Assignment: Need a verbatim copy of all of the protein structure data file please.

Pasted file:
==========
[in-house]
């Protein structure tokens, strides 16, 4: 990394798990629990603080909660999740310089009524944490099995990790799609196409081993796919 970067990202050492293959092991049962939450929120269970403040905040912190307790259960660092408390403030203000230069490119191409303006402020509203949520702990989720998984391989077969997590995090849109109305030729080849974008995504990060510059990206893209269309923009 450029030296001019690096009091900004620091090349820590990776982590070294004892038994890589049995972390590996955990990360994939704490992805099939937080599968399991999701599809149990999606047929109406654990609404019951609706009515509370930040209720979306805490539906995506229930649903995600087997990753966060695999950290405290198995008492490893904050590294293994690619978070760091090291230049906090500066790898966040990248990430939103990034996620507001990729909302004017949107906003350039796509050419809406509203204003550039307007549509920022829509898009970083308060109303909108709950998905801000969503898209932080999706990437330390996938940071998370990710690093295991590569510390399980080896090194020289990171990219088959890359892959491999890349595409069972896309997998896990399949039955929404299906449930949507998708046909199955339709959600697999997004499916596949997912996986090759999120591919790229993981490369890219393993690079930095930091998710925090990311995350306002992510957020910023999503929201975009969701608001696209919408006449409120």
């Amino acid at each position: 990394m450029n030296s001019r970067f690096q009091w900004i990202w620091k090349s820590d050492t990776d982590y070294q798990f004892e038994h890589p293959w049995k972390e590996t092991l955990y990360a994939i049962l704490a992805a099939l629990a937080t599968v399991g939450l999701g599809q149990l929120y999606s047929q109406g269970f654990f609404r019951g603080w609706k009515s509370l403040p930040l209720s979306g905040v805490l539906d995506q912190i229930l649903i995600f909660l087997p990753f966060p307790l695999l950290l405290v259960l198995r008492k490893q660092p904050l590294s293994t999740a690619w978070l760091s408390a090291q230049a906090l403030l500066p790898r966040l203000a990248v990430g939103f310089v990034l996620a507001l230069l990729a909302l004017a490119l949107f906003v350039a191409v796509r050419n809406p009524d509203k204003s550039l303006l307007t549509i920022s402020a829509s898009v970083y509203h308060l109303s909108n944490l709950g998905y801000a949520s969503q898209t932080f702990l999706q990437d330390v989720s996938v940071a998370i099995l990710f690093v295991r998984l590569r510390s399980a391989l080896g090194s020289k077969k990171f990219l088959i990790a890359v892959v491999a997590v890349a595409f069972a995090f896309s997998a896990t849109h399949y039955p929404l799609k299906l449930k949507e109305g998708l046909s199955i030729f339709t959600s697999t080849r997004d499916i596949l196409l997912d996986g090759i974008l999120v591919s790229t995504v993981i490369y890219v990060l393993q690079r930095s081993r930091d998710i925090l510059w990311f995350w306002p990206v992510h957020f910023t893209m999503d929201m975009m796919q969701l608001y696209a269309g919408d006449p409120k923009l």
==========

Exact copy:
[in-house]
């Protein structure tokens, strides 16, 4: 990394798990629990603080909660999740310089009524944490099995990790799609196409081993796919 970067990202050492293959092991049962939450929120269970403040905040912190307790259960660092408390403030203000230069490119191409303006402020509203949520702990989720998984391989077969997590995090849109109305030729080849974008995504990060510059990206893209269309923009 450029030296001019690096009091900004620091090349820590990776982590070294004892038994890589049995972390590996955990990360994939704490992805099939937080599968399991999701599809149990999606047929109406654990609404019951609706009515509370930040209720979306805490539906995506229930649903995600087997990753966060695999950290405290198995008492490893904050590294293994690619978070760091090291230049906090500066790898966040990248990430939103990034996620507001990729909302004017949107906003350039796509050419809406509203204003550039307007549509920022829509898009970083308060109303909108709950998905801000969503898209932080999706990437330390996938940071998370990710690093295991590569510390399980080896090194020289990171990219088959890359892959491999890349595409069972896309997998896990399949039955929404299906449930949507998708046909199955339709959600697999997004499916596949997912996986090759999120591919790229993981490369890219393993690079930095930091998710925090990311995350306002992510957020910023999503929201975009969701608001696209919408006449409120």
């Amino acid at each position: 990394m450029n030296s001019r970067f690096q009091w900004i990202w620091k090349s820590d050492t990776d982590y070294q798990f004892e038994h890589p293959w049995k972390e590996t092991l955990y990360a994939i049962l704490a992805a099939l629990a937080t599968v399991g939450l999701g599809q149990l929120y999606s047929q109406g269970f654990f609404r019951g603080w609706k009515s509370l403040p930040l209720s979306g905040v805490l539906d995506q912190i229930l649903i995600f909660l087997p990753f966060p307790l695999l950290l405290v259960l198995r008492k490893q660092p904050l590294s293994t999740a690619w978070l760091s408390a090291q230049a906090l403030l500066p790898r966040l203000a990248v990430g939103f310089v990034l996620a507001l230069l990729a909302l004017a490119l949107f906003v350039a191409v796509r050419n809406p009524d509203k204003s550039l303006l307007t549509i920022s402020a829509s898009v970083y509203h308060l109303s909108n944490l709950g998905y801000a949520s969503q898209t932080f702990l999706q990437d330390v989720s996938v940071a998370i099995l990710f690093v295991r998984l590569r510390s399980a391989l080896g090194s020289k077969k990171f990219l088959i990790a890359v892959v491999a997590v890349a595409f069972a995090f896309s997998a896990t849109h399949y039955p929404l799609k299906l449930k949507e109305g998708l046909s199955i030729f339709t959600s697999t080849r997004d499916i596949l196409l997912d996986g090759i974008l999120v591919s790229t995504v993981i490369y890219v990060l393993q690079r930095s081993r930091d998710i925090l510059w990311f995350w306002p990206v992510h957020f910023t893209m999503d929201m975009m796919q969701l608001y696209a269309g919408d006449p409120k923009l």